how Disney truly understands the difference between translation and localization
Disney is for sure one of the most powerful and emotional brands in the world. I would know: I’m a big fan. how powerful do you have to be for people to associate the words “dream” and “magic” with you more than any other brand in the world – as research showed?
knowing and listening to the songs from Disney movies in three very different languages – French, Dutch and English – and sharing my passion for Disney with people speaking these three languages, got me to discover something amazing about how they adapt their content to local markets.
here’s the story: the first time this hit me was as we were doing a blind test of Disney songs in my car as we were heading from Brussels to Disneyland Paris. I chose to use a playlist where the songs were in English when everyone in the car was French-speaking and grew up watching Disney movies in French. odd. I know. but over the last 10-15 years, I’ve only watched Disney movies in English. so it felt like a natural choice. what happened was worth recording, even if I didn’t.
since the five people in the car were all Disney fans, most of the songs were recognized in their first few notes. no need for lyrics. and the love – or indifference – for the associated movie was directly expressed. but as the lyrics started, everyone would start signing in his/her language of choice. of course, some would point out the fact that the song was in English when they only knew the lyrics in French, but they would sign nonetheless. and they would love it. the overall noise level in the car would have been horrifying to any external observer even with the recognizable melody. but to all the participants in the car, it was a fun, emotional and sometimes nostalgic experience. and I’ve replicated this experience with many friends and even with my 10-year-old nephew. he loved it even more as he can’t even recognize any English words.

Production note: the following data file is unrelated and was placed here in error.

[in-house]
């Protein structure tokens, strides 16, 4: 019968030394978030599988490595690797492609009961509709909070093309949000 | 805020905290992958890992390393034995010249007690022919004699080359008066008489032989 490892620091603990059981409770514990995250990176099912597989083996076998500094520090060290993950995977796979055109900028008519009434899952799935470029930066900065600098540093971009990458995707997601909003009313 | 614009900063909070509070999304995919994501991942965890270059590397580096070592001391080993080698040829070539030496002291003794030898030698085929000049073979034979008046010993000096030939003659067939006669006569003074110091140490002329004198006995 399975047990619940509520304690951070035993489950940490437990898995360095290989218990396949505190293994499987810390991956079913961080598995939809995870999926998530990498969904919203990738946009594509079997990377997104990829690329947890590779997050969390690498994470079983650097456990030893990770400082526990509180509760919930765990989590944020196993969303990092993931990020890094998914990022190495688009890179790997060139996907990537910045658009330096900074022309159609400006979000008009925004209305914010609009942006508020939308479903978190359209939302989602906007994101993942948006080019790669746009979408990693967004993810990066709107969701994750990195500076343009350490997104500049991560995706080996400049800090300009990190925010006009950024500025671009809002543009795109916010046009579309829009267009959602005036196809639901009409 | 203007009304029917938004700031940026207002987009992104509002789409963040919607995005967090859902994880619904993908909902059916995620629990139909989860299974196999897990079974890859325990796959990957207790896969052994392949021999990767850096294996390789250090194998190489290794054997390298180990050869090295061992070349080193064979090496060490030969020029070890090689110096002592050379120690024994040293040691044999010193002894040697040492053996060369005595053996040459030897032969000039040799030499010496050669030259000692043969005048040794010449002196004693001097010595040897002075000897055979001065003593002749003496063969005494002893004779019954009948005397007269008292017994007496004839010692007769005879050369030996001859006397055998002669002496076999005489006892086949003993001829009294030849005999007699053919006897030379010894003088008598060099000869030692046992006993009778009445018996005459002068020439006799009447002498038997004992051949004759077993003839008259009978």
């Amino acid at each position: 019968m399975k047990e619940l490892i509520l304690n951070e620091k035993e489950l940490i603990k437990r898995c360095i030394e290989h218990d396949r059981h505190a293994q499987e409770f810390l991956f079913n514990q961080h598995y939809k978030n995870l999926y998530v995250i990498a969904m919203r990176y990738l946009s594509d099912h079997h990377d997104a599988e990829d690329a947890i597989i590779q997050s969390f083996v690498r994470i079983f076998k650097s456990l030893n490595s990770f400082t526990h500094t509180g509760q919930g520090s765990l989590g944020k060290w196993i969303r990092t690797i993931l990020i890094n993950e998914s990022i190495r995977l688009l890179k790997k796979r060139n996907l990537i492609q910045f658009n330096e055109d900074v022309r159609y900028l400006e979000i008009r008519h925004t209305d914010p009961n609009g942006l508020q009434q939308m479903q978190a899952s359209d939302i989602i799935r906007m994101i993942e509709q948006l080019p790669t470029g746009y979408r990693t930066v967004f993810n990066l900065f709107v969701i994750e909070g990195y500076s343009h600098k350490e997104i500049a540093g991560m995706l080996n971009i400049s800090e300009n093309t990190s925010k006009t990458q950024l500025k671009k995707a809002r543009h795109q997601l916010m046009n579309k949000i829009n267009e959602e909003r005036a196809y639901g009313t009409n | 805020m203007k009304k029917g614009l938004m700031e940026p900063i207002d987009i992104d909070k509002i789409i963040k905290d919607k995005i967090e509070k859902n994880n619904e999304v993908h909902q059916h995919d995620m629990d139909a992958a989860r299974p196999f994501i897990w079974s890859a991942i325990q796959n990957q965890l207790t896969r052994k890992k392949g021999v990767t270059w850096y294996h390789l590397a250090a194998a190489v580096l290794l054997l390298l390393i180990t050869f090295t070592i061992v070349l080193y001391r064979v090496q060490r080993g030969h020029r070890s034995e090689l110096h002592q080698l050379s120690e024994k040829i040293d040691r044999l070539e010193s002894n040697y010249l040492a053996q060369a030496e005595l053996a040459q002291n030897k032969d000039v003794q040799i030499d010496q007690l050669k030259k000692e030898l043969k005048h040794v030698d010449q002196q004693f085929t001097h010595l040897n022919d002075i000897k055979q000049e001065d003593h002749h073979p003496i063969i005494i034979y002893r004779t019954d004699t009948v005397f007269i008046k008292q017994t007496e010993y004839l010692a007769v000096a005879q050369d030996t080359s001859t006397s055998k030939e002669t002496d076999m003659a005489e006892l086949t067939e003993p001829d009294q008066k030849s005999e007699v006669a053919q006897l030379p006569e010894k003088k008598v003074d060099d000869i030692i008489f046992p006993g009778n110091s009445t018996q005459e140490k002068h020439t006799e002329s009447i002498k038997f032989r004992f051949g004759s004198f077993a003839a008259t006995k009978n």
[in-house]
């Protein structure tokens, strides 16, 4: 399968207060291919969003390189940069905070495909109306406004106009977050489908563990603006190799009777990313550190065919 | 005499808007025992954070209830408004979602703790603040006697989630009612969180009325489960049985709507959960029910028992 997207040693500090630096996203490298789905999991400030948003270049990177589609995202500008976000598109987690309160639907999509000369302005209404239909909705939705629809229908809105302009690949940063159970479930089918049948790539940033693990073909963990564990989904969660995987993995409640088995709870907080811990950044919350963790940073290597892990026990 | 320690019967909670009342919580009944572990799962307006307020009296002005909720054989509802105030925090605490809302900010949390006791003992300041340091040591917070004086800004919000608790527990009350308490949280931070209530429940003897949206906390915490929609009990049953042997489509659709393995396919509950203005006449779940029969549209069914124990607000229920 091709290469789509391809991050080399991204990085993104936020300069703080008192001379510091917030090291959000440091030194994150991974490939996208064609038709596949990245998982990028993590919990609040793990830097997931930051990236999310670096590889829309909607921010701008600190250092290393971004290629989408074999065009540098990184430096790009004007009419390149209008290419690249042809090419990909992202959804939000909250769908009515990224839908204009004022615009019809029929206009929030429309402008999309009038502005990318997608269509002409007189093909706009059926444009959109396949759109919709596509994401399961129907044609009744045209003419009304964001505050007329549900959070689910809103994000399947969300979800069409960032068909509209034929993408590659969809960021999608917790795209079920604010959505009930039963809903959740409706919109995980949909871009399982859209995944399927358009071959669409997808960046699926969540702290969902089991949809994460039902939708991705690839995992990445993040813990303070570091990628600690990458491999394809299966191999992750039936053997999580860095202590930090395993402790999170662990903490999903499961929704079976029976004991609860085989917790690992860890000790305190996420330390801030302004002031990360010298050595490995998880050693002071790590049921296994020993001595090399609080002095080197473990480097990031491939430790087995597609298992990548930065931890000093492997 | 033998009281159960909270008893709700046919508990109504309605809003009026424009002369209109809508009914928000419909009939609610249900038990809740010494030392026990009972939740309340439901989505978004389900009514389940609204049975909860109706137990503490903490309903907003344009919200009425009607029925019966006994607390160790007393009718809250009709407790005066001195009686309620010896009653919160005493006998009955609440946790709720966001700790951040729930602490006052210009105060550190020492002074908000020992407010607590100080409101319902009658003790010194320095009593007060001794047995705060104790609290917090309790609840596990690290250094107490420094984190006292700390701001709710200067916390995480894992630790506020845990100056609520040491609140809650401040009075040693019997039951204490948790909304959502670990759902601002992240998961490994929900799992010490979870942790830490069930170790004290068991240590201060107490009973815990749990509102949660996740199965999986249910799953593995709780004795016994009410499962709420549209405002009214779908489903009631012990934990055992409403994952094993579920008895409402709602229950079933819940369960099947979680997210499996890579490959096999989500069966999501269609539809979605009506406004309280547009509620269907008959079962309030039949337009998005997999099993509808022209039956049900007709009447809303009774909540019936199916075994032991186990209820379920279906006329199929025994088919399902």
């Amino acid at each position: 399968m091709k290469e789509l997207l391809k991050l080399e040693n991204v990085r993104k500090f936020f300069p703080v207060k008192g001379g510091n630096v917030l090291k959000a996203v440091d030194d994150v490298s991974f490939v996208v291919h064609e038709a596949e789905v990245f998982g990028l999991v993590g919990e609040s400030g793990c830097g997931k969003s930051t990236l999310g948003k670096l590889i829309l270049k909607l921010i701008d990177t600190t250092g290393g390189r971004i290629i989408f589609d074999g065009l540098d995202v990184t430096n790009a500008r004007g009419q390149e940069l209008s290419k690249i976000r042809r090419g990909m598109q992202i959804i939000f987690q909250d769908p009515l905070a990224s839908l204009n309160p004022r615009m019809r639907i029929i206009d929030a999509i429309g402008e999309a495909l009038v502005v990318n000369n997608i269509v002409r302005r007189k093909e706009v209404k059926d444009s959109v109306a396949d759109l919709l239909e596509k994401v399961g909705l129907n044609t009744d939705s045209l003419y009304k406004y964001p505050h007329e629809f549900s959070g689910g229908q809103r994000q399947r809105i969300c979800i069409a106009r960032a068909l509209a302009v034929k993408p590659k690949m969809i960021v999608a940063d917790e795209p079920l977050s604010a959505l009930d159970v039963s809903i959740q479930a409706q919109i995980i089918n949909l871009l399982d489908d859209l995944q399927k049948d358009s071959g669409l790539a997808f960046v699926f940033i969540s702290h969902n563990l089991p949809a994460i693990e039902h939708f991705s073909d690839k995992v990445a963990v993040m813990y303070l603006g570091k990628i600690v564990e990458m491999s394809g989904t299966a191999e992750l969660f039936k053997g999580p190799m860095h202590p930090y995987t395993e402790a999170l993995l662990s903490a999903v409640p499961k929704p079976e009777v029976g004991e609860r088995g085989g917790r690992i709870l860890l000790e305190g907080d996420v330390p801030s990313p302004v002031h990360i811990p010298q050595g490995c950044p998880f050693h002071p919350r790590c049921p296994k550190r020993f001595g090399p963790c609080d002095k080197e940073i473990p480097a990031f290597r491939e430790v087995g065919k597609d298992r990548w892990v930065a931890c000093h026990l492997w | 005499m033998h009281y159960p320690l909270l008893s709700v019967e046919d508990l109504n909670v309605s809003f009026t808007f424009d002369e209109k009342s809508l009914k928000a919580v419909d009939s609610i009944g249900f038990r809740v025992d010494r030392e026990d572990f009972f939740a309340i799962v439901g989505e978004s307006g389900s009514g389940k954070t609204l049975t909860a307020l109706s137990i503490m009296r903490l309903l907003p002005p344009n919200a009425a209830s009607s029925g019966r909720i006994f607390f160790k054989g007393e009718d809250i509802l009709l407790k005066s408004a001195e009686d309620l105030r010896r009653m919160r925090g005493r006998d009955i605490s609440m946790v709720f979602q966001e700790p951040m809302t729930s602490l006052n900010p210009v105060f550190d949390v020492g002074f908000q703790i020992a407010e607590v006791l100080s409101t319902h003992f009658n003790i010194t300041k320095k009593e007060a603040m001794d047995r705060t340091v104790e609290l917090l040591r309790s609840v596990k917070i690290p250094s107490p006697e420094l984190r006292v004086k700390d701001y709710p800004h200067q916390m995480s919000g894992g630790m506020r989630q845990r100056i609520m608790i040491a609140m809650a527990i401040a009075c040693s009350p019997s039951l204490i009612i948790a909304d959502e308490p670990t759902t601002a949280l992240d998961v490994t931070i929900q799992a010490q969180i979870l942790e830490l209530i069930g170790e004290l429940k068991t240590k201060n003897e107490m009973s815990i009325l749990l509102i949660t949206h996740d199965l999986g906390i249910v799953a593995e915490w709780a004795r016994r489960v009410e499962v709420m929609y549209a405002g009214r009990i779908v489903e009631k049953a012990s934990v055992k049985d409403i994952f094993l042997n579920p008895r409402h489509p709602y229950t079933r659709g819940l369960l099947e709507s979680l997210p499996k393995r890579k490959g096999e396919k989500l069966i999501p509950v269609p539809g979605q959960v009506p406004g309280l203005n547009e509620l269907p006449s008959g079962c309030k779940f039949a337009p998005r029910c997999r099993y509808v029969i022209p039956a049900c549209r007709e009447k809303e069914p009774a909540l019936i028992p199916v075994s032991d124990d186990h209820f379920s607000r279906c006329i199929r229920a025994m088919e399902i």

now yes, the emotional connection with the songs and the movies they come from was obvious. but why was it so strong and so deep across all those languages when it is not for most things that are originally designed in English and then just translated into other languages?
well, that’s because they were not just translated. they were rewritten. they were localized.
if you look at the lyrics of Disney songs in different languages, you will very quickly realize that they do not use the same words. even though they mean the same thing, or play the same role in the storyline of the movie. and that is the difference between translation and localization.
while translation will look for the equivalent term in another language – usually independently from its more emotional or cultural connotations; localization would look for the best way to convey the same meaning in a specific context or experience, according to what makes the most sense locally and culturally. Disney even goes to the extend of finding local equivalents for the names of their heroes and places so that local audiences can relate better to the characters and to the overall story.
and so, to Disney, using a rich and meaningful melody as the common mood thread across cultures, their lyrics need to convey the same meaning and add the same value to the storyline and overall experience. not just being available in a different language.
not everything needs to be localized though. some of your dryer content like functional tutorials could just be translated. it’s a trade-off that needs to be looked at from a resource and priority perspective, and that should be part of your content strategy from the very beginning. but everything you want to infuse with deeper meaning, with emotions, with your brand… should be localized. not just translated.